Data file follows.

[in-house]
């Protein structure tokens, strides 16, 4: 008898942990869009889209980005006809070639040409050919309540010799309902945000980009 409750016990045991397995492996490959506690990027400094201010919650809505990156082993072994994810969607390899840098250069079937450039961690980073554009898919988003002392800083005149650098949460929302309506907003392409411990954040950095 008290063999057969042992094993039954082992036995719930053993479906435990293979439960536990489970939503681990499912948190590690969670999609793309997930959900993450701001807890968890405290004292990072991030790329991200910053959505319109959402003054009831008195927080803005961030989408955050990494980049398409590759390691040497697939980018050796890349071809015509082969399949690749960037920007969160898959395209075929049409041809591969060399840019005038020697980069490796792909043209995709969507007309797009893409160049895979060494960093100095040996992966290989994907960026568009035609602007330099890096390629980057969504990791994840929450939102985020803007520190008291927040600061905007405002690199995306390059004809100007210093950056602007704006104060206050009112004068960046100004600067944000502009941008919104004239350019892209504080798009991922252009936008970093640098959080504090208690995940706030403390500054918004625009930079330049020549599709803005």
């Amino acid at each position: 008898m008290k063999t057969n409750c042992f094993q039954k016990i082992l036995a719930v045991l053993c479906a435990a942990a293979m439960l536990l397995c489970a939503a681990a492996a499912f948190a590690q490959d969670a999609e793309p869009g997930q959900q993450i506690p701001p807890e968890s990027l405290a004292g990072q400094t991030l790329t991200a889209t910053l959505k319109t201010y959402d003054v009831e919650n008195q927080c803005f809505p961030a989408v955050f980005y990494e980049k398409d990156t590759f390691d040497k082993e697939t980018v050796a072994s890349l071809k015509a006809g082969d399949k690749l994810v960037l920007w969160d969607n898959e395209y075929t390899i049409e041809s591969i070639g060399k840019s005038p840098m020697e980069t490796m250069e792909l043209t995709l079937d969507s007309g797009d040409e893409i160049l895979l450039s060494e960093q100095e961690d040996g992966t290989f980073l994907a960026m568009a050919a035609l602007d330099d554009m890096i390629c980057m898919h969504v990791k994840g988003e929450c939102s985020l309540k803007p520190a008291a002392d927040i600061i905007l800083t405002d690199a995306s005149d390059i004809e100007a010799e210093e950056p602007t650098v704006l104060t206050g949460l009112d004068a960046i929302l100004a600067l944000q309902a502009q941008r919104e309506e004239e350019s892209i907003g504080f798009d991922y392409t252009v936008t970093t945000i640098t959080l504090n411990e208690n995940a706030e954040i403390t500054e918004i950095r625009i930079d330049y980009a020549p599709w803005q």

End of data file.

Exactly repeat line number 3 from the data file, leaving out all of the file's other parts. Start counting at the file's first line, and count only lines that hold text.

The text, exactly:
């Amino acid at each position: 008898m008290k063999t057969n409750c042992f094993q039954k016990i082992l036995a719930v045991l053993c479906a435990a942990a293979m439960l536990l397995c489970a939503a681990a492996a499912f948190a590690q490959d969670a999609e793309p869009g997930q959900q993450i506690p701001p807890e968890s990027l405290a004292g990072q400094t991030l790329t991200a889209t910053l959505k319109t201010y959402d003054v009831e919650n008195q927080c803005f809505p961030a989408v955050f980005y990494e980049k398409d990156t590759f390691d040497k082993e697939t980018v050796a072994s890349l071809k015509a006809g082969d399949k690749l994810v960037l920007w969160d969607n898959e395209y075929t390899i049409e041809s591969i070639g060399k840019s005038p840098m020697e980069t490796m250069e792909l043209t995709l079937d969507s007309g797009d040409e893409i160049l895979l450039s060494e960093q100095e961690d040996g992966t290989f980073l994907a960026m568009a050919a035609l602007d330099d554009m890096i390629c980057m898919h969504v990791k994840g988003e929450c939102s985020l309540k803007p520190a008291a002392d927040i600061i905007l800083t405002d690199a995306s005149d390059i004809e100007a010799e210093e950056p602007t650098v704006l104060t206050g949460l009112d004068a960046i929302l100004a600067l944000q309902a502009q941008r919104e309506e004239e350019s892209i907003g504080f798009d991922y392409t252009v936008t970093t945000i640098t959080l504090n411990e208690n995940a706030e954040i403390t500054e918004i950095r625009i930079d330049y980009a020549p599709w803005q």